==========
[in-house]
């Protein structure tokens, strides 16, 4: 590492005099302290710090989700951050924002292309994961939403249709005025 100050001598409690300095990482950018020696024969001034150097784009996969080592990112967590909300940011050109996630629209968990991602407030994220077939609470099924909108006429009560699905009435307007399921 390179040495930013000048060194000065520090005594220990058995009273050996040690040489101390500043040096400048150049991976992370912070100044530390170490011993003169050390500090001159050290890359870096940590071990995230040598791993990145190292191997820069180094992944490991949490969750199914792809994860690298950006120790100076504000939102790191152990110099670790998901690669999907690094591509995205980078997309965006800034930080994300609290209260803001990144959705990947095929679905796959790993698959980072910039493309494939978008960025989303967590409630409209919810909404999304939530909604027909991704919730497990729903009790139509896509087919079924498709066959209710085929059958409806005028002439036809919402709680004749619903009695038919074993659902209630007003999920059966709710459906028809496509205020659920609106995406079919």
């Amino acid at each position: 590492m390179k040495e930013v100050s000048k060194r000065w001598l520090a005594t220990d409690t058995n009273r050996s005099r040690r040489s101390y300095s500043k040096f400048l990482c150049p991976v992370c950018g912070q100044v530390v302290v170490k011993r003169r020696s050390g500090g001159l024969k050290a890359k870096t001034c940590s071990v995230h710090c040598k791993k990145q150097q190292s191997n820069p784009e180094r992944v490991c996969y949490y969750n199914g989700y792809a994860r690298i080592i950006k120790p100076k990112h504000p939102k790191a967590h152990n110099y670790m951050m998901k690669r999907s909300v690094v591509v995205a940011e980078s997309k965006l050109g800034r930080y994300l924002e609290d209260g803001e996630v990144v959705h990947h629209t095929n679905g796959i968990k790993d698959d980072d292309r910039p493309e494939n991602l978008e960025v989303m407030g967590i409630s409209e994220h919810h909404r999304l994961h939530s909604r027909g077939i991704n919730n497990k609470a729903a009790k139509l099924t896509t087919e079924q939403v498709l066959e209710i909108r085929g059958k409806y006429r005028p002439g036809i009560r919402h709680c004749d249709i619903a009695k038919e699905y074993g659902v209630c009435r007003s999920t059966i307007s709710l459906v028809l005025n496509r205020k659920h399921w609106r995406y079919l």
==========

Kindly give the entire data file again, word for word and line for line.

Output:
[in-house]
């Protein structure tokens, strides 16, 4: 590492005099302290710090989700951050924002292309994961939403249709005025 100050001598409690300095990482950018020696024969001034150097784009996969080592990112967590909300940011050109996630629209968990991602407030994220077939609470099924909108006429009560699905009435307007399921 390179040495930013000048060194000065520090005594220990058995009273050996040690040489101390500043040096400048150049991976992370912070100044530390170490011993003169050390500090001159050290890359870096940590071990995230040598791993990145190292191997820069180094992944490991949490969750199914792809994860690298950006120790100076504000939102790191152990110099670790998901690669999907690094591509995205980078997309965006800034930080994300609290209260803001990144959705990947095929679905796959790993698959980072910039493309494939978008960025989303967590409630409209919810909404999304939530909604027909991704919730497990729903009790139509896509087919079924498709066959209710085929059958409806005028002439036809919402709680004749619903009695038919074993659902209630007003999920059966709710459906028809496509205020659920609106995406079919």
């Amino acid at each position: 590492m390179k040495e930013v100050s000048k060194r000065w001598l520090a005594t220990d409690t058995n009273r050996s005099r040690r040489s101390y300095s500043k040096f400048l990482c150049p991976v992370c950018g912070q100044v530390v302290v170490k011993r003169r020696s050390g500090g001159l024969k050290a890359k870096t001034c940590s071990v995230h710090c040598k791993k990145q150097q190292s191997n820069p784009e180094r992944v490991c996969y949490y969750n199914g989700y792809a994860r690298i080592i950006k120790p100076k990112h504000p939102k790191a967590h152990n110099y670790m951050m998901k690669r999907s909300v690094v591509v995205a940011e980078s997309k965006l050109g800034r930080y994300l924002e609290d209260g803001e996630v990144v959705h990947h629209t095929n679905g796959i968990k790993d698959d980072d292309r910039p493309e494939n991602l978008e960025v989303m407030g967590i409630s409209e994220h919810h909404r999304l994961h939530s909604r027909g077939i991704n919730n497990k609470a729903a009790k139509l099924t896509t087919e079924q939403v498709l066959e209710i909108r085929g059958k409806y006429r005028p002439g036809i009560r919402h709680c004749d249709i619903a009695k038919e699905y074993g659902v209630c009435r007003s999920t059966i307007s709710l459906v028809l005025n496509r205020k659920h399921w609106r995406y079919l």